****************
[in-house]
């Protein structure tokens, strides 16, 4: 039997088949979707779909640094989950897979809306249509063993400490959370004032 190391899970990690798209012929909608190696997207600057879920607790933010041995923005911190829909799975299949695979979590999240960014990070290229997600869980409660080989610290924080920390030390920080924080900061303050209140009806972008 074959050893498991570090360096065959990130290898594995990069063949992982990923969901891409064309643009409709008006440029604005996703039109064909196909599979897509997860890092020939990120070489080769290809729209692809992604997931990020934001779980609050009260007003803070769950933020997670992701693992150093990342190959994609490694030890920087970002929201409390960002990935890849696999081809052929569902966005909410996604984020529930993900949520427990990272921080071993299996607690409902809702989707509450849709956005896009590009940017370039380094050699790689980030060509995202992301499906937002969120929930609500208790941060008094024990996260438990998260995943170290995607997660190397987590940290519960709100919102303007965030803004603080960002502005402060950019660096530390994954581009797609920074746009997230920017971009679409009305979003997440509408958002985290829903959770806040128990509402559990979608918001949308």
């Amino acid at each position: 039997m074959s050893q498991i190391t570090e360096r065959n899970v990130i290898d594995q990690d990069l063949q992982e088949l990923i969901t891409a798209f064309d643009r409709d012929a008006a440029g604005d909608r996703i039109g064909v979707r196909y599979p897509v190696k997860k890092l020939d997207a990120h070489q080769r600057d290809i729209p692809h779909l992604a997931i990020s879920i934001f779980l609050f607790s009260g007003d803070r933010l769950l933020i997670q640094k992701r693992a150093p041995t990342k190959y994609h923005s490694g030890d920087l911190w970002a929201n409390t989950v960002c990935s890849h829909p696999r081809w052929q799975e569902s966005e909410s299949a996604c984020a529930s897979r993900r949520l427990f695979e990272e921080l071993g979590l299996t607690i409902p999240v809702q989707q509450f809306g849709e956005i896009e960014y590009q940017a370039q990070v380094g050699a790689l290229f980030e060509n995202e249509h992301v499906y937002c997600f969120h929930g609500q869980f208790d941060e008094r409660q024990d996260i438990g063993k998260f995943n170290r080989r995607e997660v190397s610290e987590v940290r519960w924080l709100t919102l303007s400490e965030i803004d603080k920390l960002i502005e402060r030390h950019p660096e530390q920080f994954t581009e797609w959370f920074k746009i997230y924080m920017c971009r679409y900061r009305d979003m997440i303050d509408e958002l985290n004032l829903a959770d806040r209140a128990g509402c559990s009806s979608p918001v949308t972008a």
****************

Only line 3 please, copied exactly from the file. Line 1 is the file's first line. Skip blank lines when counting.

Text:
């Amino acid at each position: 039997m074959s050893q498991i190391t570090e360096r065959n899970v990130i290898d594995q990690d990069l063949q992982e088949l990923i969901t891409a798209f064309d643009r409709d012929a008006a440029g604005d909608r996703i039109g064909v979707r196909y599979p897509v190696k997860k890092l020939d997207a990120h070489q080769r600057d290809i729209p692809h779909l992604a997931i990020s879920i934001f779980l609050f607790s009260g007003d803070r933010l769950l933020i997670q640094k992701r693992a150093p041995t990342k190959y994609h923005s490694g030890d920087l911190w970002a929201n409390t989950v960002c990935s890849h829909p696999r081809w052929q799975e569902s966005e909410s299949a996604c984020a529930s897979r993900r949520l427990f695979e990272e921080l071993g979590l299996t607690i409902p999240v809702q989707q509450f809306g849709e956005i896009e960014y590009q940017a370039q990070v380094g050699a790689l290229f980030e060509n995202e249509h992301v499906y937002c997600f969120h929930g609500q869980f208790d941060e008094r409660q024990d996260i438990g063993k998260f995943n170290r080989r995607e997660v190397s610290e987590v940290r519960w924080l709100t919102l303007s400490e965030i803004d603080k920390l960002i502005e402060r030390h950019p660096e530390q920080f994954t581009e797609w959370f920074k746009i997230y924080m920017c971009r679409y900061r009305d979003m997440i303050d509408e958002l985290n004032l829903a959770d806040r209140a128990g509402c559990s009806s979608p918001v949308t972008a």